In this moment Chuck’s self-consciousness, his old feeling that the world waited on his answer to an unexpected question, crept back like kudzu.

“Uh, no, Harry. Sorry. I was a bit young.”

Harry laughed.

“A bit young! No, you weren’t even born yet. As I should have realized. Anyway, Mailer used to come and confide to me.”

“Confide to you? About what, Harry?”

“Oh, about how to run his campaign. The finer points of PR and community outreach. How to sound worldly, cultured—”

Mailer? Asked how to sound cultivated?

Harry laughed indulgently.

“I know, how could one of the leading men of letters of recent times ask for advice about that? But, you know, he wanted the perspective of someone inside the publishing industry. Who talked to editors and publishers daily and knew what was in demand and what was on the way out. That way he could talk to reporters and really sound like a member of the cultural establishment, not just another arrogant writer who thought getting elected was his birthright.”

“But how was any of this relevant to politics?”

Harry laughed again.

“You’re a bright kid, Chuck. Excellent question. Why did he ever run in the first place? As if his background was even a little bit suitable for the job. As Auden once said, ‘Why writers should be canvassed for their opinions about politics I have no idea.’”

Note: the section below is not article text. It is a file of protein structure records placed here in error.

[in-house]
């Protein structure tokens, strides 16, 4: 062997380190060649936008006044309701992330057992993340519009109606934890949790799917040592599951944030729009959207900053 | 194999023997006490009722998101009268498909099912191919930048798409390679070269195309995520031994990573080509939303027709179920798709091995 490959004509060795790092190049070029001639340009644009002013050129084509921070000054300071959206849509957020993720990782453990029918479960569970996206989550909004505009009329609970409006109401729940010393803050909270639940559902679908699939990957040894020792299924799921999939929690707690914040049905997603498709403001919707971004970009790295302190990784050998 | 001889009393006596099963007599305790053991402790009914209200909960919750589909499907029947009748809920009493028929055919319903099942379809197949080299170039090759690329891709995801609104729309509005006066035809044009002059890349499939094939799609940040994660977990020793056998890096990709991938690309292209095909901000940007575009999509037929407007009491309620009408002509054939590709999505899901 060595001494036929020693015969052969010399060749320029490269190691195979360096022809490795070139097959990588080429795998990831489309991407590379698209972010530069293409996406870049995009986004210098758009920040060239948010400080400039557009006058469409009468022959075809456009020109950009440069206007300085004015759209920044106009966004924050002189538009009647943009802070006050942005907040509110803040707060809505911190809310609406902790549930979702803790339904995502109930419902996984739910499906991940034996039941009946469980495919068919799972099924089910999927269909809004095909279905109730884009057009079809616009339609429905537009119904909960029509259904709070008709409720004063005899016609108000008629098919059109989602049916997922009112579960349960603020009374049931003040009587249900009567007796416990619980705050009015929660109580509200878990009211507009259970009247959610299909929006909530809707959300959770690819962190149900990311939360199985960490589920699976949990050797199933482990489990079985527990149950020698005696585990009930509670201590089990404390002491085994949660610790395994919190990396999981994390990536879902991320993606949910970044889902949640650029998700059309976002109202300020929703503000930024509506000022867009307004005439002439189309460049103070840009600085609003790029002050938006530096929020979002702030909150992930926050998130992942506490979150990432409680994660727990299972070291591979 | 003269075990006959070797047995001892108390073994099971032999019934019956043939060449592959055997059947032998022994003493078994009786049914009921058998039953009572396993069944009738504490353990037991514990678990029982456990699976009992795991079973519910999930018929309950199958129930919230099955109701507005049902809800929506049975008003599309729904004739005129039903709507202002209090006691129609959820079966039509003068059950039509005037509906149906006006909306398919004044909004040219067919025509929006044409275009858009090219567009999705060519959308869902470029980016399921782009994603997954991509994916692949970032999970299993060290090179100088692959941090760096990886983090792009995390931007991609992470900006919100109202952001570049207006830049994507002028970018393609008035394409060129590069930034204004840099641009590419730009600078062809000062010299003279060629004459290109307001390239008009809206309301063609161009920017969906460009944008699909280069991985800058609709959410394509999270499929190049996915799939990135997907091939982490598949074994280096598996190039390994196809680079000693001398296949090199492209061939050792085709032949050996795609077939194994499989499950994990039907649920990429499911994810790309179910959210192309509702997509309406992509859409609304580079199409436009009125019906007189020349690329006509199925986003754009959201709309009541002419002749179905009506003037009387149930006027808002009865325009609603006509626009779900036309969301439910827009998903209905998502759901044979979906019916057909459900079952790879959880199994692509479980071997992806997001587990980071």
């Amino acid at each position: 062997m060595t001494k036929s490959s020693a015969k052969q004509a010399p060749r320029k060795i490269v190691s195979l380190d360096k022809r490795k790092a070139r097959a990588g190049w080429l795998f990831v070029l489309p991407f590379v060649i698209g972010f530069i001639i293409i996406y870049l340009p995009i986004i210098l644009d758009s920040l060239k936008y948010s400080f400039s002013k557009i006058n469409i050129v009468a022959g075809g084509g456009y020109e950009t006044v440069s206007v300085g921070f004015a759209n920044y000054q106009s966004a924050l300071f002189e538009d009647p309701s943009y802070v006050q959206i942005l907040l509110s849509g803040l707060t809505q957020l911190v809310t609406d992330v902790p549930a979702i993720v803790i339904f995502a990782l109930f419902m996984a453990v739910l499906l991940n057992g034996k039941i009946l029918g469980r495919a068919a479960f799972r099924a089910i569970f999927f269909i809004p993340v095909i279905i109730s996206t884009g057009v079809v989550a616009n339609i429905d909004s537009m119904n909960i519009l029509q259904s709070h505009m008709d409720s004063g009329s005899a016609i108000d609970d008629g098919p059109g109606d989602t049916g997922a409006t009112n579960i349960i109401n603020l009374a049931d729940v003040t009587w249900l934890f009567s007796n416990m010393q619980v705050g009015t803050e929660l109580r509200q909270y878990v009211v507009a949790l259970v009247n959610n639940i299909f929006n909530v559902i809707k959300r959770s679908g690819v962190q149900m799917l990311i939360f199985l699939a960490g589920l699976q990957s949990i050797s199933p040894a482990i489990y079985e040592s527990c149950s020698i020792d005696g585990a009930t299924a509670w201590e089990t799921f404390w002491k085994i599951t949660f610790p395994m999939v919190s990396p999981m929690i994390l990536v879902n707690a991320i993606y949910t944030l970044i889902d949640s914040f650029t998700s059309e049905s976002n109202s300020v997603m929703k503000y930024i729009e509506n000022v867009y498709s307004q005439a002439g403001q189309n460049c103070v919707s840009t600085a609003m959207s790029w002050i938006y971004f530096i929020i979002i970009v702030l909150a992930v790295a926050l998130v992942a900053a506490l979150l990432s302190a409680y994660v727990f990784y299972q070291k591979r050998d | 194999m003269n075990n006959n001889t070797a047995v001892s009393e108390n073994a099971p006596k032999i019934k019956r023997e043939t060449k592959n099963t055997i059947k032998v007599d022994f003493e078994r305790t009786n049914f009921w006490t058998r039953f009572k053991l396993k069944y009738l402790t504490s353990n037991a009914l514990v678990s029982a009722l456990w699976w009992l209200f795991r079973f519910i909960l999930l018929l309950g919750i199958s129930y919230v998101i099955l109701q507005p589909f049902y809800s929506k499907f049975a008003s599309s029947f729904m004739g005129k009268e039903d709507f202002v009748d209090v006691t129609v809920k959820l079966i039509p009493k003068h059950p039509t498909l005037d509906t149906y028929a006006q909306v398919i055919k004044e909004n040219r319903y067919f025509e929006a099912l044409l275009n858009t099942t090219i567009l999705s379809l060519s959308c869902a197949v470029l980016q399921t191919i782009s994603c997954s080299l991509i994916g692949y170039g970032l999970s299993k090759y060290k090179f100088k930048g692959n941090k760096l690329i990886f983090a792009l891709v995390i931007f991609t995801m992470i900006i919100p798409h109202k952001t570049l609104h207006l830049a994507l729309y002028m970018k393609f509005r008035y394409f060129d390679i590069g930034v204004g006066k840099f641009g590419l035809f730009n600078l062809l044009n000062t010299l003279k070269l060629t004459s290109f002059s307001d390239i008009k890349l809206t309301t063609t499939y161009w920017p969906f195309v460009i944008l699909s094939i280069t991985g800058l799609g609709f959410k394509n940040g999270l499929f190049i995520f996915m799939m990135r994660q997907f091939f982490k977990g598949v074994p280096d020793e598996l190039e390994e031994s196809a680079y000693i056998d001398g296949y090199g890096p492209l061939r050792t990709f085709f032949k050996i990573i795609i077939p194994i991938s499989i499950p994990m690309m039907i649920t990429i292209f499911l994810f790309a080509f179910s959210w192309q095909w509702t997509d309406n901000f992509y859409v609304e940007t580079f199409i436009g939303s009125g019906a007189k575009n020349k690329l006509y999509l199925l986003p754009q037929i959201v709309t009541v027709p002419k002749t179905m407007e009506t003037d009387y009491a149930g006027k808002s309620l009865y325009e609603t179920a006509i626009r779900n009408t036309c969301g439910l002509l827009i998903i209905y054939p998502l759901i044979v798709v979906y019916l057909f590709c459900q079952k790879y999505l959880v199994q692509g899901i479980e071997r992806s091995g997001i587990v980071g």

This time they both laughed. Chuck was enjoying Harry’s company. The discussion had gotten so far away from what Chuck wanted to ask Harry about that he had to pause his drinking and try to collect himself.

“So, listen, Harry. I sent over the manuscript of my novel the other day, by certified mail—”

“Haven’t seen it yet, Chuck. I’ll ask one of my assistants tomorrow.”

Chuck felt suitably impressed. How many assistants did Harry have?

“Amazing, thanks. Also, I really do want to ask you—you know, about that famous writer people whisper about who’s a client of yours—”

Harry shook his head with the pure contempt reserved for a childlike error.

“Uh-uh, Chuck. The writer in question—and believe me when I say you have heard of him—is highly particular about this. People have gotten fired for disclosing any information about his personal life.”

“But Harry, I’m just wondering—”